How Belarus has changed since 'Europe's last dictator' came to power — according to Belarusians
Belarusians are days away from heading to the polls to decide whether to keep incumbent strongman Alexander Lukashenko in power.
The presidential election, set to take place on August 9, has been in part characterised by protests and increased public interest in the vote.
Ahead of the election, several voters in Belarus told Dailyrater how they think their country has changed since Lukashenko — nicknamed "Europe's last dictator" — came to power 26 years earlier.
Taisa, 82, said she felt people had been "living better" in the last few decades, and pointed to the "many cars" parked around her as proof of improvement.
"When we came here, there was only one car in our yard," she said.
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Regarding shops, Taisa said there were "empty counters" until the 1990s, but insisted that now "it is better". She added: "Lukashenko is doing his best. Of course, nobody is perfect."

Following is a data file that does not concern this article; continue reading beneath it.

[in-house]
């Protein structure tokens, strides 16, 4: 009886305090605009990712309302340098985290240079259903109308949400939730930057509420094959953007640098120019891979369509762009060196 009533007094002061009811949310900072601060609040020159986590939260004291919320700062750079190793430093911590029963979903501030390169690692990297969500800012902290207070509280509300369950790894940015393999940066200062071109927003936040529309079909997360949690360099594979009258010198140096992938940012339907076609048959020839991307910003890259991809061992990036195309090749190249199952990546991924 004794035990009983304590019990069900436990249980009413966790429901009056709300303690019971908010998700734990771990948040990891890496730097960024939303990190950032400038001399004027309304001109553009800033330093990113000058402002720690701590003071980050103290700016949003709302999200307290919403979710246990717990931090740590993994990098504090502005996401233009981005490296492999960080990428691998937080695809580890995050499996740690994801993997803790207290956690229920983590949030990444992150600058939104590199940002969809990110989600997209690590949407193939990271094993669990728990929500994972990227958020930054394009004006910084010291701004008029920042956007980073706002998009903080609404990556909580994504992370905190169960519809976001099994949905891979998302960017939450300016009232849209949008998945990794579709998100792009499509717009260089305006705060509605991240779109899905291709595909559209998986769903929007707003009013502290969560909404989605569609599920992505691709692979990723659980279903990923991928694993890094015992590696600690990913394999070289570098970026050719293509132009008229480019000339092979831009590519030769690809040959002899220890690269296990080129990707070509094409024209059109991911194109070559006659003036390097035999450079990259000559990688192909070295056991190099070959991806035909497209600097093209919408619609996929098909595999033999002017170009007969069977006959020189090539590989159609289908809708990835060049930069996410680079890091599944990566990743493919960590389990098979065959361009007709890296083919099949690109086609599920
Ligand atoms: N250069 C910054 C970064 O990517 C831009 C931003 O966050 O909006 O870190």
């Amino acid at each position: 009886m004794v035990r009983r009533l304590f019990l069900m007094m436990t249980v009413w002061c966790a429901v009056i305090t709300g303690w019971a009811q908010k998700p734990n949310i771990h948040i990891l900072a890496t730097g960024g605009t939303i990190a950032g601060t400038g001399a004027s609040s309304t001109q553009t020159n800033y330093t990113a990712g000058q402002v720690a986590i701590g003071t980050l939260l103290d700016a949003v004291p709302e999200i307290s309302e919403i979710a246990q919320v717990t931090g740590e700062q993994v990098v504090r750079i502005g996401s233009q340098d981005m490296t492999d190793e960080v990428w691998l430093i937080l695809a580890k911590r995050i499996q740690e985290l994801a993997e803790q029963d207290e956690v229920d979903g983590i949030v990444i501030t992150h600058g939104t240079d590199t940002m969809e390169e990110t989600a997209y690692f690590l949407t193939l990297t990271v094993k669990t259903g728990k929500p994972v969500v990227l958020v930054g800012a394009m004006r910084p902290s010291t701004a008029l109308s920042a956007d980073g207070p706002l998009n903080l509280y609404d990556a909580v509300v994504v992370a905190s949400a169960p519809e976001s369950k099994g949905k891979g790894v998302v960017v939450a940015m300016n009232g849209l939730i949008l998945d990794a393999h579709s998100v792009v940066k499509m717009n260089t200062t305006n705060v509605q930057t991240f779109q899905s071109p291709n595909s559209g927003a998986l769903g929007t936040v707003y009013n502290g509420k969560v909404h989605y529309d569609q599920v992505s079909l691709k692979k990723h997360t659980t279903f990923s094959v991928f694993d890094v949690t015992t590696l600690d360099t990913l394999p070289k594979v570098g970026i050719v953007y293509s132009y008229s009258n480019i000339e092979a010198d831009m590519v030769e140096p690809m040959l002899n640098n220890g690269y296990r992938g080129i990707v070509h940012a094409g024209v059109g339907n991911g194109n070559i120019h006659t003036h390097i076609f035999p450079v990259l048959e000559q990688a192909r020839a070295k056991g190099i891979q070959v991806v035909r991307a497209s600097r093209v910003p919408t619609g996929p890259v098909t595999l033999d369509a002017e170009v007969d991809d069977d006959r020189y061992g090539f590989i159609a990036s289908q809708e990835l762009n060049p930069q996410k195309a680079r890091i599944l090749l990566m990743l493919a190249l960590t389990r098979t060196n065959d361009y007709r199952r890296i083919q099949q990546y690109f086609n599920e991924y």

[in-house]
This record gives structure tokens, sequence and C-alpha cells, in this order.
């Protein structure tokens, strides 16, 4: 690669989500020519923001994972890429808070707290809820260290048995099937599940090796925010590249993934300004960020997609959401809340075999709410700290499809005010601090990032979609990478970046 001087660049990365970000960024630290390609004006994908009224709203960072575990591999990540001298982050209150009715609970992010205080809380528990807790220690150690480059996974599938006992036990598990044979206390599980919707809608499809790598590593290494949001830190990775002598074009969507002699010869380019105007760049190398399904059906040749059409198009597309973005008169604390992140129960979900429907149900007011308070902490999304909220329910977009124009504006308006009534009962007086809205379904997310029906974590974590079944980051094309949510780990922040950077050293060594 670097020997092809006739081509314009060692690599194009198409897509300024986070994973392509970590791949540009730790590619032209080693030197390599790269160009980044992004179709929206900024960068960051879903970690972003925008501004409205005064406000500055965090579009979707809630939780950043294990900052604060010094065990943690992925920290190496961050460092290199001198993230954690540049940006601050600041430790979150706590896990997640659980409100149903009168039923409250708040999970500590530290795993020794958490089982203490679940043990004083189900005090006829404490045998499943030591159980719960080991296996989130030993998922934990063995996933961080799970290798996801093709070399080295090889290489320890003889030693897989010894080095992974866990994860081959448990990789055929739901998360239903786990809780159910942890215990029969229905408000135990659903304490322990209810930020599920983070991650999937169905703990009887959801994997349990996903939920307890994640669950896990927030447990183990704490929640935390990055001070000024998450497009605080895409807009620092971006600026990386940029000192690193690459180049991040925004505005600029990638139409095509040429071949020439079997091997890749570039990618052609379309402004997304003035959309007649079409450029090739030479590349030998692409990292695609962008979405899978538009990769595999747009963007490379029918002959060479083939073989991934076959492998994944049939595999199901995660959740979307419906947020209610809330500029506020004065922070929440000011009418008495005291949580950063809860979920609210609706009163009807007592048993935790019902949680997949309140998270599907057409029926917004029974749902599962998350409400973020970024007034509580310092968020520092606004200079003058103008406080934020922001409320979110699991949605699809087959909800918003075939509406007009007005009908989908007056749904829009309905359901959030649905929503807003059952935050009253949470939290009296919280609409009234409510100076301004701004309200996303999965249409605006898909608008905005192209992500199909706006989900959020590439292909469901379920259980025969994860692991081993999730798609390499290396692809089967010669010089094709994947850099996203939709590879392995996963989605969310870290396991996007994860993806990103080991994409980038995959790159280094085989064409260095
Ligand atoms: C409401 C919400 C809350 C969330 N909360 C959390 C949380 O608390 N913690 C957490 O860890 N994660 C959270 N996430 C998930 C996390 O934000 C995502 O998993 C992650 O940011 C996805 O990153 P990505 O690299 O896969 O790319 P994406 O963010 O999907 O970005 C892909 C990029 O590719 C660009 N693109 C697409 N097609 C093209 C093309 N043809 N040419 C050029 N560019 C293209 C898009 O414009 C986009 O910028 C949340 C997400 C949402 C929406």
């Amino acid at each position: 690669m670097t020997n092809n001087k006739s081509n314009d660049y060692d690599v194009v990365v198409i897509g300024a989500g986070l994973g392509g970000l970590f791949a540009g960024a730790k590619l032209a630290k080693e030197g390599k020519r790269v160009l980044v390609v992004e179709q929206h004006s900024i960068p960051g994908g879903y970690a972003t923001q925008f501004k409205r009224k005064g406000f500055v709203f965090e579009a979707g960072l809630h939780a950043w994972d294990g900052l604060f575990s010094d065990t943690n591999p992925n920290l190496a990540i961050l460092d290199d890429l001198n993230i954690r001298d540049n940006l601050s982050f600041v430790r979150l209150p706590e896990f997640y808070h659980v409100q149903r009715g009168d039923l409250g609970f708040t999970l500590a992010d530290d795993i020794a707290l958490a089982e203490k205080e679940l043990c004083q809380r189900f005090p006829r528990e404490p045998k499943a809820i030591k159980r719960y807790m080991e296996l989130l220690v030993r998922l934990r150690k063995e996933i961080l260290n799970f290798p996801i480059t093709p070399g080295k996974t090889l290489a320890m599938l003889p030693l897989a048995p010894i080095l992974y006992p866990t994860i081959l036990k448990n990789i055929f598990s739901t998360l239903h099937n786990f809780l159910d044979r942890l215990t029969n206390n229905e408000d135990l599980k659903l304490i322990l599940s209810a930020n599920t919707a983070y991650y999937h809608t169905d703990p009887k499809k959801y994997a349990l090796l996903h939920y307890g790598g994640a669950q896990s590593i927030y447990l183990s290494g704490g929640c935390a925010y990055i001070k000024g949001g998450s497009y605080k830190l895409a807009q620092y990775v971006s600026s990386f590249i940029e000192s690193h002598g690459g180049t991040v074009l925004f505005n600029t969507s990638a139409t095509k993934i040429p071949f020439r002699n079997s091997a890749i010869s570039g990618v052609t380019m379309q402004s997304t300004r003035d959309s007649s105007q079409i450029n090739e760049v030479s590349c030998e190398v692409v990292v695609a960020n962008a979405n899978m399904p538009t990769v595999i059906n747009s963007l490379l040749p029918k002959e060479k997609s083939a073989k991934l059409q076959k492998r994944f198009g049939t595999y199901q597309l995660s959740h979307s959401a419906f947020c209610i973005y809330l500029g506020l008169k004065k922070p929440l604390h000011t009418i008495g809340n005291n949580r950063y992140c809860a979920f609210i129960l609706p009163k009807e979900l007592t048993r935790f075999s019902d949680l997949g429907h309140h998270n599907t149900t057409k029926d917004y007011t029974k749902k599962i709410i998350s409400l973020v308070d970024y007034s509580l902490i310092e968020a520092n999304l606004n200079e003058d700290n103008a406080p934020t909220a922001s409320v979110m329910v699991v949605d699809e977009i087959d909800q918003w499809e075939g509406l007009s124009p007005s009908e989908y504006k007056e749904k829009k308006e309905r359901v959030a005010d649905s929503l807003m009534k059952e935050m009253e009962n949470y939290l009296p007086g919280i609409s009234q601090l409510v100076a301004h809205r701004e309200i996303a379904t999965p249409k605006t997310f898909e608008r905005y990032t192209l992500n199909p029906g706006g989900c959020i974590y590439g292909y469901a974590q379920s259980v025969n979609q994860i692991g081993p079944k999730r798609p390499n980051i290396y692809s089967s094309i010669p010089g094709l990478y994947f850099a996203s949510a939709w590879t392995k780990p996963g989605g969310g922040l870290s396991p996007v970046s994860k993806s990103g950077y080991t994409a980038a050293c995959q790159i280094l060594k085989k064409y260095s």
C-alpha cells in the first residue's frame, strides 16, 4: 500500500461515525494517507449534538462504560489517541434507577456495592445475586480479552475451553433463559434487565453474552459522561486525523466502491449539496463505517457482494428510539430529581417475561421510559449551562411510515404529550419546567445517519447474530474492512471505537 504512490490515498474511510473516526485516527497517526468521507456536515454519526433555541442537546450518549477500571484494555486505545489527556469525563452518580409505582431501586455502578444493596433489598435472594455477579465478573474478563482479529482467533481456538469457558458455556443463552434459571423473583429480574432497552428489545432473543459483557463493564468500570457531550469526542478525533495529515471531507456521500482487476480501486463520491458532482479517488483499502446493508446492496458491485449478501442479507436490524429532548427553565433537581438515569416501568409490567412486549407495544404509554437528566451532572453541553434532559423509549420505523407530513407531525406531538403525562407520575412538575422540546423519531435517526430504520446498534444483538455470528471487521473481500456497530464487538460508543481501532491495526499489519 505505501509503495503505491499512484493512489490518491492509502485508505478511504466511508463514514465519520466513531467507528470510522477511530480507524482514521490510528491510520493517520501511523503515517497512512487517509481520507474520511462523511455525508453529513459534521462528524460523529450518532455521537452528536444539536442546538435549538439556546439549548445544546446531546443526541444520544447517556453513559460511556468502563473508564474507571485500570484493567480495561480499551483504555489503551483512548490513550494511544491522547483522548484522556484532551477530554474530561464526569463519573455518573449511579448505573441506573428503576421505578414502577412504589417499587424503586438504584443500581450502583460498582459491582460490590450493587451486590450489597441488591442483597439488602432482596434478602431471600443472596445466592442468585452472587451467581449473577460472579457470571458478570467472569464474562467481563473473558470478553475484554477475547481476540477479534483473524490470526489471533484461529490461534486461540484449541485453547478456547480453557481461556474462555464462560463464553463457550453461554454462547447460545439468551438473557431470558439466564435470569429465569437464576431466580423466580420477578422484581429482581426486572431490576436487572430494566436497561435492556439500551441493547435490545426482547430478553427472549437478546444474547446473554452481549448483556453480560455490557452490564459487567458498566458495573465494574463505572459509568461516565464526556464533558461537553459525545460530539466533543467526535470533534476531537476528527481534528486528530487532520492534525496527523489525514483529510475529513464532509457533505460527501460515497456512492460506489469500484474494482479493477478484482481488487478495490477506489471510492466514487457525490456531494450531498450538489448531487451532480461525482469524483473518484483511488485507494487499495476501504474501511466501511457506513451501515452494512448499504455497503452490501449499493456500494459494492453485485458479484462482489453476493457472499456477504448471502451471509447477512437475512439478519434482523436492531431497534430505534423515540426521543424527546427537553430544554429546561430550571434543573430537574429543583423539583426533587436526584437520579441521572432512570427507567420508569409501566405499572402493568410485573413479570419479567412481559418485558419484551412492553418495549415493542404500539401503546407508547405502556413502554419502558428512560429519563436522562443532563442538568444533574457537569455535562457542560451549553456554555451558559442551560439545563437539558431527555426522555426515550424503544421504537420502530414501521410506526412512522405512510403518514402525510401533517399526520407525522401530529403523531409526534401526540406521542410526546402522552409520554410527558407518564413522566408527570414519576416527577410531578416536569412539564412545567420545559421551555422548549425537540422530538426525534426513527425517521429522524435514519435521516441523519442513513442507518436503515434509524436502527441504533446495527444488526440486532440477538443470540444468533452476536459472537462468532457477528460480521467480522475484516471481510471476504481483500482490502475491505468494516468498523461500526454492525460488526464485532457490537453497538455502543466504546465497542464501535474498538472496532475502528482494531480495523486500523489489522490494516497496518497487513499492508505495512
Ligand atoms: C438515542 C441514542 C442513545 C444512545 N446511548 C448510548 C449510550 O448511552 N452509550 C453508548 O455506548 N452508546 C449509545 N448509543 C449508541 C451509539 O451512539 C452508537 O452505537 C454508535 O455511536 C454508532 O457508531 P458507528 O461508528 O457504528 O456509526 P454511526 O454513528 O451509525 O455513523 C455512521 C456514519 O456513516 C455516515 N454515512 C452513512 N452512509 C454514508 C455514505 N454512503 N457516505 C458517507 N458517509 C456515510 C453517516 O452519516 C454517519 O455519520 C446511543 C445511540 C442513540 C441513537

But for 46-year-old Ivan, the last 26 years has been a less positive time.
He told Dailyrater: "I preferred the Soviet Union. Even if there were a**holes in leadership then as well.
"I loved the Soviet Union. There was an excess of everything.
"I will say this: I will never vote for [Lukashenko]. For anyone else, but not for Lukashenko...I hate him."
"There has been some progress. They're developing football schools and many other things but wages could be higher," 28-year-old Oleg told Dailyrater.
READ MORE | Rising opposition star Svetlana Tikhanovskaya speaks to Dailyrater
"We didn't know about the repression. Now everything is on the internet and in the media," said Alexander, who is 76-years-old.
For the first time in Lukashenko's nearly three decades in power, he is facing a serious leadership challenge.
There may have been a crackdown on many opposition candidates in the lead-up, but the wife of one, former English teacher Svetlana Tikhanovskaya, has emerged as a possible contender.
Her husband was arrested back in May, and she has pledged to free political prisoners and hold new, fair elections in six months if elected.